Movement winning struggle after 30 years of abortion, pro-lifers say

WASHINGTON (BP)--Despite 30 years of legalized abortion and all its consequences, at least some pro-life Americans believe they are winning the battle to restore protection to unborn children.

The Supreme Court's grant of a breathtakingly broad right to abortion reaches its 30th anniversary Jan. 22. In three decades, more than 40 million babies have been aborted, millions of women have been scarred emotionally, spiritually and physically, and society at many levels has been fragmented.

When the justices voted 7-2 in 1973 to strike down all state laws prohibiting abortion, they did not solve the controversy over the issue and they did not limit the practice. The court's Roe v. Wade opinion -- coupled with its companion case, Doe v. Bolton -- resulted for all practical purposes in an unrestricted right to abortion. A woman's "health" trumped the state's authority to protect unborn life, the court said, and her "health" included basically any factor, including her emotional state and family situation.

In the years that have followed, abortion increasingly has become a form of birth control and a doorway to growing battles over the right to life at various stages. Among women 15 to 44 years old who have abortions, 48 percent are having at least their second, according to the latest figures from the Alan Guttmacher Institute, a research organization affiliated with the abortion-rights movement. In the wake of abortion's legalization, pregnancy-interrupting drugs, cell research on embryos, cloning, infanticide, assisted suicide and euthanasia have entered American society as battle fronts on which many lives and much territory has been surrendered.

In spite of this three-decade-long record, pro-life leaders are hopeful.

"I think we are certainly not where I would like for us to be, but I think there has been definite progress, and I think that progress is accelerating," said Richard Land, president of the Southern Baptist Ethics & Religious Liberty Commission. "I think there is every reason to believe the pro-life movement has yet to crest. It is still on the ascendance.

"I would say that we are slowly but surely winning the struggle for the hearts and minds" of Americans, Land said.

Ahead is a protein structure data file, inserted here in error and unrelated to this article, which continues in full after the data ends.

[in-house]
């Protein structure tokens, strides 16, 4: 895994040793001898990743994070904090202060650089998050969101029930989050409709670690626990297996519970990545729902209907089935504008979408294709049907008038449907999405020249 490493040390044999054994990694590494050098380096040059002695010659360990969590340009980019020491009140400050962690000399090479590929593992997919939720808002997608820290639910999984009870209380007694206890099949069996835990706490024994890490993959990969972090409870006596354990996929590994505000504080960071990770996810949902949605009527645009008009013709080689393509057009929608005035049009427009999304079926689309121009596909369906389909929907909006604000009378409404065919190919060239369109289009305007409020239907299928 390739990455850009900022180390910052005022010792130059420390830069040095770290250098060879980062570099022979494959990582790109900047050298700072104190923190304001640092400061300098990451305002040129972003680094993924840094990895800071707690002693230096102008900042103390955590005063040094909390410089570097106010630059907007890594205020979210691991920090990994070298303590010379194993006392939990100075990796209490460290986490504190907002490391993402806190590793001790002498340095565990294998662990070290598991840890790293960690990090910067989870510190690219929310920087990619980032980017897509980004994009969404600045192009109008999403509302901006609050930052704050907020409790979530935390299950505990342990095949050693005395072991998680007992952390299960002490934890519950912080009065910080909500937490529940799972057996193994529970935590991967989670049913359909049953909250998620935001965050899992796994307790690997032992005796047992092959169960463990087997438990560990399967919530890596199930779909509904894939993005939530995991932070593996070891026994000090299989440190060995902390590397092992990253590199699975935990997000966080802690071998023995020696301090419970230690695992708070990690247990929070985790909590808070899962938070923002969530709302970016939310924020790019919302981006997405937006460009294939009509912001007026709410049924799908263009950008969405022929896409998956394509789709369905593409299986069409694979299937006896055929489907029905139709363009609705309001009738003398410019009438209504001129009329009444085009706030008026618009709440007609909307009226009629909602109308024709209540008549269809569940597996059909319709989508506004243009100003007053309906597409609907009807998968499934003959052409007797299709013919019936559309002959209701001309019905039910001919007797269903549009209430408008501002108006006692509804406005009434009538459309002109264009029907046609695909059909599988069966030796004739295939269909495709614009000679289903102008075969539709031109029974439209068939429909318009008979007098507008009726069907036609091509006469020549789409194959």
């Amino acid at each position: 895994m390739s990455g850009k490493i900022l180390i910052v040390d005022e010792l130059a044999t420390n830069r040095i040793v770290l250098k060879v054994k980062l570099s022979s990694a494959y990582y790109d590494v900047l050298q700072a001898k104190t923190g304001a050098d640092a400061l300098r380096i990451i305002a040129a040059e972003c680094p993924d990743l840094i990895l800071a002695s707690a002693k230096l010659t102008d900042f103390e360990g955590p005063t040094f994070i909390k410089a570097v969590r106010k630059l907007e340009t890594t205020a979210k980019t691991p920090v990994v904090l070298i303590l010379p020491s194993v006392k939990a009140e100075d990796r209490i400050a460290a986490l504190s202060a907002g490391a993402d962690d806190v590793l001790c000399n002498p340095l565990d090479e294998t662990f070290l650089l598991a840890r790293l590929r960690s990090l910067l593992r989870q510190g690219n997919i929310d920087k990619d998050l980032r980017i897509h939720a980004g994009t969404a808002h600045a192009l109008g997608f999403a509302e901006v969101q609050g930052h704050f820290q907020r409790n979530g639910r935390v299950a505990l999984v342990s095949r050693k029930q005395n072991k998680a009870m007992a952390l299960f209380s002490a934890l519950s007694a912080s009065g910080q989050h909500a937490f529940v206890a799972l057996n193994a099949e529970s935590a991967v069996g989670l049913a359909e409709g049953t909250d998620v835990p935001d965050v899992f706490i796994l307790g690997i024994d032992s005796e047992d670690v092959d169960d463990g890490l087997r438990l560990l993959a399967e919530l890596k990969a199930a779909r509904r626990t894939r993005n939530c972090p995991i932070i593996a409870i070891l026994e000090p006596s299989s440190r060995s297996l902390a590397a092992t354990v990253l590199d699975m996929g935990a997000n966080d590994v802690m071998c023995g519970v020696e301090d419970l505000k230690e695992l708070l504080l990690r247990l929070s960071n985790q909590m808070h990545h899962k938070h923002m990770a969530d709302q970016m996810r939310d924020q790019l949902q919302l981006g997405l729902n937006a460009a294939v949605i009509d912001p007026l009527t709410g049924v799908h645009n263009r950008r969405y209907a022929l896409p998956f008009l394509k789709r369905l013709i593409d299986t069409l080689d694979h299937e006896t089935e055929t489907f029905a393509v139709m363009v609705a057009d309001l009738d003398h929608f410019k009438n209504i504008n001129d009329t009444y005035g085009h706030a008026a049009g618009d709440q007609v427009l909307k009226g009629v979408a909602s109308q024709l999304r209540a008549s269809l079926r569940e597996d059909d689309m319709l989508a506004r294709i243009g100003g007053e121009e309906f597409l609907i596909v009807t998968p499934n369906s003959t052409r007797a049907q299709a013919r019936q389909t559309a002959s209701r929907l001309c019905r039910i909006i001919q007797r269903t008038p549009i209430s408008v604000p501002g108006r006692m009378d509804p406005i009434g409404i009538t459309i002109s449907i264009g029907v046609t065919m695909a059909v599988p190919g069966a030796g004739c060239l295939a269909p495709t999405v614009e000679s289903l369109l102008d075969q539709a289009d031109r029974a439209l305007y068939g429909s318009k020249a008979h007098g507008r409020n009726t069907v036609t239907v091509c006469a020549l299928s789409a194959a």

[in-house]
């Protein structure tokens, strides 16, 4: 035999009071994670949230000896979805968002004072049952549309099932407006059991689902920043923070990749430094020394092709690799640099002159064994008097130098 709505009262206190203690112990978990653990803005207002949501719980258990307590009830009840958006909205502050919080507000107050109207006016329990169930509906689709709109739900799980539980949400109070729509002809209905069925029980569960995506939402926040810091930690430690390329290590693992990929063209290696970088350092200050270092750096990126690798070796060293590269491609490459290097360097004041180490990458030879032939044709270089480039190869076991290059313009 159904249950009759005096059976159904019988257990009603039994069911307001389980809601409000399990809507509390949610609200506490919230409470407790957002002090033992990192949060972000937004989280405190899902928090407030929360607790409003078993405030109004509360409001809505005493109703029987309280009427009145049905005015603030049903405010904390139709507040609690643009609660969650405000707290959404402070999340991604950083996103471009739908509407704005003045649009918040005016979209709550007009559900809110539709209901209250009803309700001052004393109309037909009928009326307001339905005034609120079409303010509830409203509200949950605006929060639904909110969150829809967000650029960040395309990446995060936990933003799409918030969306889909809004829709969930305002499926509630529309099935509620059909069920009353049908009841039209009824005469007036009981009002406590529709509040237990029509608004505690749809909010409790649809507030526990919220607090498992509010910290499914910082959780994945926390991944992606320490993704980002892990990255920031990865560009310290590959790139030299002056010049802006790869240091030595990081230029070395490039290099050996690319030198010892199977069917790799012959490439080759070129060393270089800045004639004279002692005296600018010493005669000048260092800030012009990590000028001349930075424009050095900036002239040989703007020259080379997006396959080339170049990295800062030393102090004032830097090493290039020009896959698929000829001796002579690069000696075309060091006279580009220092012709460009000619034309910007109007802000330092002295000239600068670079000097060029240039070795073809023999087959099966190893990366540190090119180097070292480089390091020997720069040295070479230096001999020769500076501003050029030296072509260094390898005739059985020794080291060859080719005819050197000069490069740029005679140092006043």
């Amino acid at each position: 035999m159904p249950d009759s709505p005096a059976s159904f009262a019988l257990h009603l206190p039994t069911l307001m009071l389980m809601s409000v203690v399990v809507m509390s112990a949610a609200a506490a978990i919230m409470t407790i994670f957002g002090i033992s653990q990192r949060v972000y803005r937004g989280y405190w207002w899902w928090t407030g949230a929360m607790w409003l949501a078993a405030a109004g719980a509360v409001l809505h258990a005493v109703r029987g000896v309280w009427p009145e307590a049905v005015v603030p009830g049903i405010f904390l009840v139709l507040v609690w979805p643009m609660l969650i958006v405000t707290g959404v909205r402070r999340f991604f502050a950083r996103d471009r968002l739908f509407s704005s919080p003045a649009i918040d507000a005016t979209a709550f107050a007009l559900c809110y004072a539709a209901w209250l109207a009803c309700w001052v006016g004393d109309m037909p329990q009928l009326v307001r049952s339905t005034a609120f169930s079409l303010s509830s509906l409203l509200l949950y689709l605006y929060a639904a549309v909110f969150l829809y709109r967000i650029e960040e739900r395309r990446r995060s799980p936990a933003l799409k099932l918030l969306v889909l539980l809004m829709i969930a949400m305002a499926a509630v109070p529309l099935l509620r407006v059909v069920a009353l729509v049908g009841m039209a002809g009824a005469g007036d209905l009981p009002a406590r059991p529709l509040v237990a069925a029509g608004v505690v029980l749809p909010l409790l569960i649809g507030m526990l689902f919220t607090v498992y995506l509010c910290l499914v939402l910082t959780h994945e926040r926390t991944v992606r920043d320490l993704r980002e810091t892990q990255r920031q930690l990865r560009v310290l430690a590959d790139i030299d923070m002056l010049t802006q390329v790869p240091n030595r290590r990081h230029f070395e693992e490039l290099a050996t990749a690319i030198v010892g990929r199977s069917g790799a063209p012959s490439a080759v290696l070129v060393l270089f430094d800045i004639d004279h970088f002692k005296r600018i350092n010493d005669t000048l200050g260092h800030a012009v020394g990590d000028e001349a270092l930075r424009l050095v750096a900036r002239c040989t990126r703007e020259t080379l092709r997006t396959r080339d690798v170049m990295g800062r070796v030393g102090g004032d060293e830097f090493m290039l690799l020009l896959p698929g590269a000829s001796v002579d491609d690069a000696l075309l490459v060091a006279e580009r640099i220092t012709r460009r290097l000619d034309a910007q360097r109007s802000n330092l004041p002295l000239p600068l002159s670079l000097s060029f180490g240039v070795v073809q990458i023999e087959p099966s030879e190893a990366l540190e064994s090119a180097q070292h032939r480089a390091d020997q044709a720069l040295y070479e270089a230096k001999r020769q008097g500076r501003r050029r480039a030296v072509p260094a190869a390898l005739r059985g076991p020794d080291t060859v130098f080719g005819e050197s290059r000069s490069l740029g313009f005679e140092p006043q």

The evidence Land and others point to for their optimism includes: The growing influence of pro-life voters; strategic pro-life officeholders; the increasingly pro-life sentiments among young people; the widespread distaste for the word "abortion"; and advances in technology.

Pro-lifers "have come to a position where they were a decisive factor in the 2000 and 2002 elections," Land said, "and the pro-life movement is probably stronger in Congress today than at any point in its history and poised to have unprecedented influence in Congress and the White House and poised to make historic gains in the judicial branch."

In George W. Bush, the country has probably its most pro-life president in practical terms since abortion was legalized. With a Republican majority since 1995, the House of Representatives continues to be a strongly pro-life institution. The Republicans, definitely more pro-life than the Democrats, have regained the majority, though a narrow one, in the Senate. Pro-lifers hope to enact numerous proposals -- including a ban on the grisly partial-birth abortion procedure -- this session after being blocked by the Senate Democratic leadership last time.

Bush has nominated to the federal district and appellate courts numerous judges who appear to be pro-life. While the Supreme Court remains wedded to Roe v. Wade, rumors mount of impending retirements. Bush may be willing to put forward nominees who would be votes for overturning the landmark decision.

College students and other young people are more pro-life than their elders, according to opinion polls. That fact seems to have stirred concern among pro-choice organizations.